On the latter point, cleaning is clearly an important control measure. In simple terms, if you have an inherently slip-resistant floor, if you can clean your floor to prevent any build-up of contamination, the risk of someone slipping even if there is one-off contamination such as a spillage should be very low.

 

There are ways of quantifying contamination to help you to create the right strategy for your different environments.

  • Undertaking a pendulum slip test will help you to understand the level of contamination on your floor – a clean floor is likely to achieve a higher PTV than a contaminated one.
  • Swab testing or similar will measure the number of microorganisms on the surface. This can be useful because certain types of contamination aren’t immediately visible to the naked eye.
  • There’s also of course a very simple aesthetic test which is more qualitative that you can do. Does the floor look clean? Is it consistent in its finish? Do you know what the floor should look like out of the box?

 

Often, we can perceive that a floor is clean if it is consistently covered in contamination of some kind, but in such a way that it doesn’t look horrendously dirty. Throughout our website you will see example photographs showing floors which probably appeared to be clean to customers but when effectively cleaned their level of risk reduced dramatically.

 

Some practical points to consider. If you have one-off contamination in the form of a spillage then think carefully about how exactly you deal with this. Your objective should be to remove that spillage and turn the floor back into a clean and dry state as quickly as you possibly can. What we see a lot of, in terms of poor practice, is getting a traditional Kentucky mop and mopping the area of the spillage as well as, normally, the surrounding area. This tends to heighten the risk because, rather than having a small contained spillage which could be visible to somebody walking across the floor, you instead have a larger much thinner layer of contamination which is potentially not visible at all, This presents a much greater risk, bearing in mind that only the smallest amount of liquid between the heel and the floor will trigger someone to slip, whilst in this scenario the fact that the floor is contaminated may not be immediately apparent to someone walking on it.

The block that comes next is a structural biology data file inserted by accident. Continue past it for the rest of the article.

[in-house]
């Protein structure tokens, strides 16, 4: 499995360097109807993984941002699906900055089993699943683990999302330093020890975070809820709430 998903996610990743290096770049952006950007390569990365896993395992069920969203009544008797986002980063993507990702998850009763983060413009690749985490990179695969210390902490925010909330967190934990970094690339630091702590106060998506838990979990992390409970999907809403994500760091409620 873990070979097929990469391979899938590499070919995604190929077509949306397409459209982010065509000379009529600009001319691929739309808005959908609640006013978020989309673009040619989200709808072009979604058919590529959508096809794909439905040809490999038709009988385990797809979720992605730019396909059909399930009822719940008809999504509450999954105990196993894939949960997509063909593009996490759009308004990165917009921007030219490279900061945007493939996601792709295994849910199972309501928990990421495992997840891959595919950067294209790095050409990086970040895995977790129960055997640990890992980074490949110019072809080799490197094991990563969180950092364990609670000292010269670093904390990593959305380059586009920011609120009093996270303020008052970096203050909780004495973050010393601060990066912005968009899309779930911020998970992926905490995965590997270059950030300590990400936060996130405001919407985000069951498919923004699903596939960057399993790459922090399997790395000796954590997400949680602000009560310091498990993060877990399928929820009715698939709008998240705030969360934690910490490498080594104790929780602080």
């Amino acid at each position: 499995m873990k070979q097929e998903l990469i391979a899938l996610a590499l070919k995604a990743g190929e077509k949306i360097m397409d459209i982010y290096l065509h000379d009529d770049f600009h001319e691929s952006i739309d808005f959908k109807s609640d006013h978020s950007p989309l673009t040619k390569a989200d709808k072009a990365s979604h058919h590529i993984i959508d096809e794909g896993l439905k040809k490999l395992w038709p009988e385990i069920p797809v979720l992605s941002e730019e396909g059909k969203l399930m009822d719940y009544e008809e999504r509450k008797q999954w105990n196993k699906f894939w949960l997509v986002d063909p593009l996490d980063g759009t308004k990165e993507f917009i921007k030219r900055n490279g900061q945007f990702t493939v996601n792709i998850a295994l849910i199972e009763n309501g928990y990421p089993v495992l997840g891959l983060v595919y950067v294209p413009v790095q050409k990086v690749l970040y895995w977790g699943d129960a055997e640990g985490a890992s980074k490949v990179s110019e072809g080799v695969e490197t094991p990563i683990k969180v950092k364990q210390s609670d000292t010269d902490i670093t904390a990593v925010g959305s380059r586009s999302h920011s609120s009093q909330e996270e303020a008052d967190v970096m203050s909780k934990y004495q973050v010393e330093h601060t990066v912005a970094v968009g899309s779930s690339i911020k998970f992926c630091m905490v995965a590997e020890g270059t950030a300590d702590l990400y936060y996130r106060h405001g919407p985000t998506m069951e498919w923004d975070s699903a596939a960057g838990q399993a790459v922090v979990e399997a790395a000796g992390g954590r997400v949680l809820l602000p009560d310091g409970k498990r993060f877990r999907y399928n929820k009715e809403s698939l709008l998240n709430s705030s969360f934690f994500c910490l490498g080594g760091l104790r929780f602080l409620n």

Where you have full, consistent contamination build-up, so let’s say grease, think about ways of trying to eliminate that from being on the floor. So we spoke about grease traps, but also about cleaning.

 

When it comes to cleaning, the key word is effectiveness and effectiveness may not be following the recommendations that floor supplier or cleaning company gives you. You need to be able to measure the impact that your cleaning regime is having on the floor to ensure that it is truly effectively removing contamination from the floor and preventing contamination from building up.

 

So, don’t just assume that your method is fit for purpose or your product is fit for purpose. Even if that has been advised to you by a chemical manufacturer, it may well be that they have never actually explored in any scientific way, the extent to which their process actually suppresses the build-up of contamination.